James Claudie Royals (1895 – 1972)
In 1920, Claudie Royals and his wife, Thelma, were living in Ray City, GA in the home of his father-in-law, Bill Cole. They all lived in a house on Jones Street. The Cole household at that time included William M. “Bill” Cole, his wife Hattie, and minor children, Clarence, Leroy, Clyde, and Irene.
Claudie Royals and Bill Cole were sawmill employees. There were several smaller sawmill operators in the area but from about 1909 to 1923 the big sawmill at Ray City, operated under a succession of owners, was the largest employer in the area. In 1920 it was the Clements Lumber Company.
Claudie worked as a “skidderman,” while Bill Cole was a wheelwright.
As a wheelwright, Bill Cole worked to build and repair the wheels used on horse- or mule-drawn wagons and carts used in the sawmill operation. The wheel hubs, spokes, and rims were all constructed out of carefully crafted wooden pieces. The wheel assembly was banded with an iron “tire” that was custom made by a blacksmith.
Working as a skidderman, Claudie Royals drove a team of horses or mules, using a skidder to transport logs. The skidder dragged logs from where they were cut the short distance to the tracks of the railway tram, where they were loaded and hauled to the sawmill. According to U.S. Bureau of Labor Statistics 1918 publications, in Georgia a skidderman worked a 60 hour workweek, for a wage of 22.5 cents an hour, or $13.50 per week. The workweek was six 10-hour days.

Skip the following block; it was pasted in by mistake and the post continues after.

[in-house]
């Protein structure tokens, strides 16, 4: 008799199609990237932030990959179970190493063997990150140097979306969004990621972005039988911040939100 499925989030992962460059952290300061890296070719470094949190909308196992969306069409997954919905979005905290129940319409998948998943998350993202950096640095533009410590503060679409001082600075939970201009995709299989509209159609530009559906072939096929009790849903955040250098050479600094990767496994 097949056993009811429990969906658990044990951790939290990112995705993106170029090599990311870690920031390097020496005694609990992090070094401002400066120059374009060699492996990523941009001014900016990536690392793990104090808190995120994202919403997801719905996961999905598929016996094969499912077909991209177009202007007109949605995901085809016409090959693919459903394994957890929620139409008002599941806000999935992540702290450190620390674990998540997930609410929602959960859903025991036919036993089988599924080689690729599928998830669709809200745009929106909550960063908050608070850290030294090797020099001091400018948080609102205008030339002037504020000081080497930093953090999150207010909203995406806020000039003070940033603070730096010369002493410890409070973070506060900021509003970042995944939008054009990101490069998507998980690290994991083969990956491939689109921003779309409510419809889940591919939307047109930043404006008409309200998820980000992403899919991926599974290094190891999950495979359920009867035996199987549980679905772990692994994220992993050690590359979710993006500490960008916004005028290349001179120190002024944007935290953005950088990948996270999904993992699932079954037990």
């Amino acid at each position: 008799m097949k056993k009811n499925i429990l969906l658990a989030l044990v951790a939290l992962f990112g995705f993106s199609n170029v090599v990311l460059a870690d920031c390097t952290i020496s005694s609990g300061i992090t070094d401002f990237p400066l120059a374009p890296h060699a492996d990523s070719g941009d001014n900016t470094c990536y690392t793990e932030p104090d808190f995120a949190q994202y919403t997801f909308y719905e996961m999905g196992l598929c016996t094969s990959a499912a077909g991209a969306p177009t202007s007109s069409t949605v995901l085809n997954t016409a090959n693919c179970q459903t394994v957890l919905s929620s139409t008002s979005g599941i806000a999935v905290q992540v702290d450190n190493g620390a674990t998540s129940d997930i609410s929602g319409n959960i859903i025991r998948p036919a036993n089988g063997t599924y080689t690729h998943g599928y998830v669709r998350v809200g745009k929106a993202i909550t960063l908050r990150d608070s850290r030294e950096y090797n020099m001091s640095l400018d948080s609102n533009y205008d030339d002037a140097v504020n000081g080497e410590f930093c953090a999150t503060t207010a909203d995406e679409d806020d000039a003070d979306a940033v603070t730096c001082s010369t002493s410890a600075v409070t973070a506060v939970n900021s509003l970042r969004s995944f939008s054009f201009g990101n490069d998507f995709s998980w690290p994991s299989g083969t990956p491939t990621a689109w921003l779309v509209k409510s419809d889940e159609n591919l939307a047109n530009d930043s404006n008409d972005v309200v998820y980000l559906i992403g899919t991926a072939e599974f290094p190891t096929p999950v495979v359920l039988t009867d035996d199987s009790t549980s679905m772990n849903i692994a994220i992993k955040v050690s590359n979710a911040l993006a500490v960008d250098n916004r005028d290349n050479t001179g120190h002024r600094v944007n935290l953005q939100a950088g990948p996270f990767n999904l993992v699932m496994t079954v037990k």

Log Carts. — In all types of carts the logs are swung beneath the wheels with the rear ends dragging on the ground. The height of wheels ranges from 5 to 10 feet with a corresponding variation in gauge.
A cart used in the Coastal Plain region has an arched axle and wheels 4 1/2 or 5 1/2 feet high. The hounds of the cart are fastened on either side of the tongue by a heavy bolt. A bunk rests on the top of the axel and carries two upright guides between which the tongue fits. The latter is held in place by a spring latch. When the cart is to be loaded it is driven up to one end of a log, then backed until the axle is directly over that part of the log to which the chains or grapples are to be attached. The latch on the guides is then released, the team is backed for a step or two and the hounds are forced into a position nearly vertical, which turns the bunk through a quarter circle and brings it near enough to the ground to permit the grapples or chains to be attached. The elevation of the log is accomplished by driving the team forward, which brings the hounds and tongue to a horizontal position.
- Bryant, R. C. (1923). Logging: The principles & general methods of operation in the United States. S.l.: s.n..
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